Duletsky completes her testimony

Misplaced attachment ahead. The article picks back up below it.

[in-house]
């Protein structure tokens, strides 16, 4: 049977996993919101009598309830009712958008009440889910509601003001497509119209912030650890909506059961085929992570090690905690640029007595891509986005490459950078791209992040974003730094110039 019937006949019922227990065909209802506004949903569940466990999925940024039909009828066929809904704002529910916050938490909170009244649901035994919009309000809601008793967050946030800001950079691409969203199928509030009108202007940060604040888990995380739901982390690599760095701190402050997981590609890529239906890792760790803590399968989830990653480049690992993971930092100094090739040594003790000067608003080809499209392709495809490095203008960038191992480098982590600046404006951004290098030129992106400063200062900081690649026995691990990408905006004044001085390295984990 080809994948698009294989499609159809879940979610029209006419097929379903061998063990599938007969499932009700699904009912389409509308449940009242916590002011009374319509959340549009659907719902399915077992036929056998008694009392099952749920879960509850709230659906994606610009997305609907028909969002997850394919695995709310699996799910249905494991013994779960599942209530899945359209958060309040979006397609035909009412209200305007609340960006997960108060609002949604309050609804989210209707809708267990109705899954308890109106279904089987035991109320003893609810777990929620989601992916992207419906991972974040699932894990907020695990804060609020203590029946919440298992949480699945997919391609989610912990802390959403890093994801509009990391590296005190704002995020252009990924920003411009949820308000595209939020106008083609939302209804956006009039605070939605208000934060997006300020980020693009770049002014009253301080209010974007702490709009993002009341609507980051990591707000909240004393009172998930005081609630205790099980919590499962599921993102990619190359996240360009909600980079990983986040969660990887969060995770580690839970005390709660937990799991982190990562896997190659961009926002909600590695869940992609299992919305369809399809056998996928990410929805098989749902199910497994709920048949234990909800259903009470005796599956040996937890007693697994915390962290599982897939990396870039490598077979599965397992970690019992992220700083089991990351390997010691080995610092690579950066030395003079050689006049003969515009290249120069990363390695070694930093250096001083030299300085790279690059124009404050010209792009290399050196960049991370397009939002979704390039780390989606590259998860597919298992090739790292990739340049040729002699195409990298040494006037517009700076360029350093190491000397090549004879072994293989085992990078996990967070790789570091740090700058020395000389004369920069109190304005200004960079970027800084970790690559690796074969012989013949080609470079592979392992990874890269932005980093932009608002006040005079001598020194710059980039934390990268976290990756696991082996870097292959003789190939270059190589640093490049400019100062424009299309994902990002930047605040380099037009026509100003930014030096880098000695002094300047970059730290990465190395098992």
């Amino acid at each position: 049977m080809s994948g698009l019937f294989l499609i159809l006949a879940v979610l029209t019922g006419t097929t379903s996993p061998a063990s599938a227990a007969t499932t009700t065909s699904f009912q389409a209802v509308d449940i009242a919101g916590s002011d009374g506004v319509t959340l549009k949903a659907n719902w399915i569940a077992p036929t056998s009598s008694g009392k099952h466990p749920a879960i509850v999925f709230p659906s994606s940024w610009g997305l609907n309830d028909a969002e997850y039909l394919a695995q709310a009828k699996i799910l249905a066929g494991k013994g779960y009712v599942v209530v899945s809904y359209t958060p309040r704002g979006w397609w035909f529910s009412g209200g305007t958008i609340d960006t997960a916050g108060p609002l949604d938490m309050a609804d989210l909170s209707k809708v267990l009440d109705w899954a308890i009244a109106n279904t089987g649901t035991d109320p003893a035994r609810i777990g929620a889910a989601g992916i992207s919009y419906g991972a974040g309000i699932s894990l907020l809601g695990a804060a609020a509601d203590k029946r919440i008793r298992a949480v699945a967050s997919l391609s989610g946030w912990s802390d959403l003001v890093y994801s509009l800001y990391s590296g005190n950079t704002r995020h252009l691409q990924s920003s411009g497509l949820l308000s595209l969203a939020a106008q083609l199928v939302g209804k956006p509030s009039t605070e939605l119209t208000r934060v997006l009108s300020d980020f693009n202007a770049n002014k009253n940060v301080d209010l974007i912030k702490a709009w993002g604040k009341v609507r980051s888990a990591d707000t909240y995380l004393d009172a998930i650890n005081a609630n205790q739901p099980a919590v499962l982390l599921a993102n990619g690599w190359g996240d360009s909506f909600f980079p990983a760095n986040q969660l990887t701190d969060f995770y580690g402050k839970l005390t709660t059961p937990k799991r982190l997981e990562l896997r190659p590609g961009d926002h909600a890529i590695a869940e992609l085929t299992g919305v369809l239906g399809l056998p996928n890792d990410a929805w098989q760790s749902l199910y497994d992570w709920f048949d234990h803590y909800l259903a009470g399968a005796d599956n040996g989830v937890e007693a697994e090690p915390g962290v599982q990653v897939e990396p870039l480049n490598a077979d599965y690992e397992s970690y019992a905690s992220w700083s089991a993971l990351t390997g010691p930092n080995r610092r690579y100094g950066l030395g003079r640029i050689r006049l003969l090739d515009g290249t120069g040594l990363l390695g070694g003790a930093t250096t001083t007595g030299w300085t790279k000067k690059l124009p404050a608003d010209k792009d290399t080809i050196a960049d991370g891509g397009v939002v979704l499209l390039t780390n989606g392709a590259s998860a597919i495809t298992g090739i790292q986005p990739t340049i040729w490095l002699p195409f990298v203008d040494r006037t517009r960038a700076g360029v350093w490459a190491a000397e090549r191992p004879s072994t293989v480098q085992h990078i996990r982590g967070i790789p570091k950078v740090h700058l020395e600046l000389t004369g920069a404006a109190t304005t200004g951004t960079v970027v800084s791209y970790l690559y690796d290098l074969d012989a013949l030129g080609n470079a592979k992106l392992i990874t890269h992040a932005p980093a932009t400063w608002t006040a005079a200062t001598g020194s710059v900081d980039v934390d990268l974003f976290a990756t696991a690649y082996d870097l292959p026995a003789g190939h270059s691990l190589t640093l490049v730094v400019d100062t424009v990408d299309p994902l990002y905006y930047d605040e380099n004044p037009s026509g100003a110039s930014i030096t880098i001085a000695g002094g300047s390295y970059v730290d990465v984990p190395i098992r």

BRECKENRIDGE – Former Frisco doctor Patricia Duletsky finished her testimony Wednesday in the $1.5 million medical malpractice suit a Silverthorne man filed against her for the death of his wife, standing by her medical decisions.Rob Small is suing Duletsky for the wrongful deaths of his wife, Susanna Martens, and their unborn baby girl.The lawsuit is being tried in Summit District Court in front of Judge Terry Ruckriegle.Martens was 36-and-a-half weeks pregnant when she visited Dr. Duletsky at 6 p.m. on March 14, 2000, because she felt ill. On that day, Martens had experienced two uterine contractions and had vomited once. She was also discovered to have a temperature of 101.2 degrees at the office visit. Duletsky diagnosed her with the stomach flu, gave her a prescription for a drug to help cease the vomiting and sent her home. Several hours later, Martens called Duletsky back because she was still vomiting and had developed diarrhea. Martens went to the Summit Medical Center at 9:45 p.m. to see Duletsky a second time, where she and the baby later died.The cause of death was cardiac arrest triggered by Group A streptococcus, a fast-acting bacterial infection.The plaintiff’s attorneys are arguing that Martens and the baby would have survived if Duletsky had administered antibiotics on March 14.Duletsky testified she never saw any indications of a bacterial infection in Martens and therefore had no reason to administer antibiotics.Duletsky also said she paid close attention to Martens’ condition and treated her using her knowledge, experience and training in the family practice medical field.During cross-examination, attorney Hollynd Hoskins brought up several points to demonstrate that Duletsky’s care of Martens was not adequate the evening she and the baby died.An expert witness for the plaintiffs testified last week that a doctor must assume a pregnant woman with a fever and uterine contractions has a bacterial infection until proven otherwise.Duletsky agreed with this assertion, but said more information and evaluation are needed with those symptoms.Hoskins argued that at the initial doctor’s appointment, Duletsky did not do a blood culture, did not confer with an obstetrician or infectious disease doctor and didn’t order an ultrasound of biophysical profile to check the well-being of the baby.She also said that the possibility of a bacterial infection was ruled out at the 6 p.m. doctor visit, before thorough testing was done.”I wasn’t ruling it out,” Duletsky said. “A differential diagnosis involves moving things up and down and seeing how symptoms progress over time. It’s not getting rid of it for all time.”Hoskins noted that a progressive care unit (PCU) nurse was caring for Martens all evening because Duletsky and the labor and delivery nurse were delivering another patient’s baby until about 10:15 p.m. PCU nurses are not trained to read fetal monitor strips, which keep track of the baby’s heartbeat. Earlier Wednesday morning, pathologist Dr. Wes Tyson testified that he believes Martens’ baby was infected by the bacteria before it spread to Martens.”It’s very unusual for the bacteria to be in maternal circulation, then gain access to the baby,” Tyson said.The bacteria ascended past the cervix and into the placental cavity and was then possibly swallowed by the baby, Tyson said. At that point, it gained access to the baby’s blood and was transferred to Martens’ blood, he added.The strep was in the amniotic cavity 24 to 48 hours before the baby died, he said.Once in the blood stream, the bacteria releases toxins that dissolve tissues and affect the body’s organs, he added.In the cross-examination, attorney Natalie Brown pointed out results from the autopsies that showed the level of tissue damage was far greater in Martens than in the baby, disputing Tyson’s opinion that the baby contracted the infection first.The first testimony of the day came from a medical technologist who works in the laboratory at Summit Medical Center, but who was not present the night of Martens’ death.Mary Drawbert testified that the lab processed Martens’ blood test “relatively quick” on the evening of her death. The request was received at 10:32 p.m. and results were printed to the nurses station at 10:59 p.m., Drawbert said.Those results showed an elevated white blood cell count, which is an indicator of a bacterial infection.Nicole Formosa can be reached at (970) 668-3998, ext. 229, or at firstname.lastname@example.org
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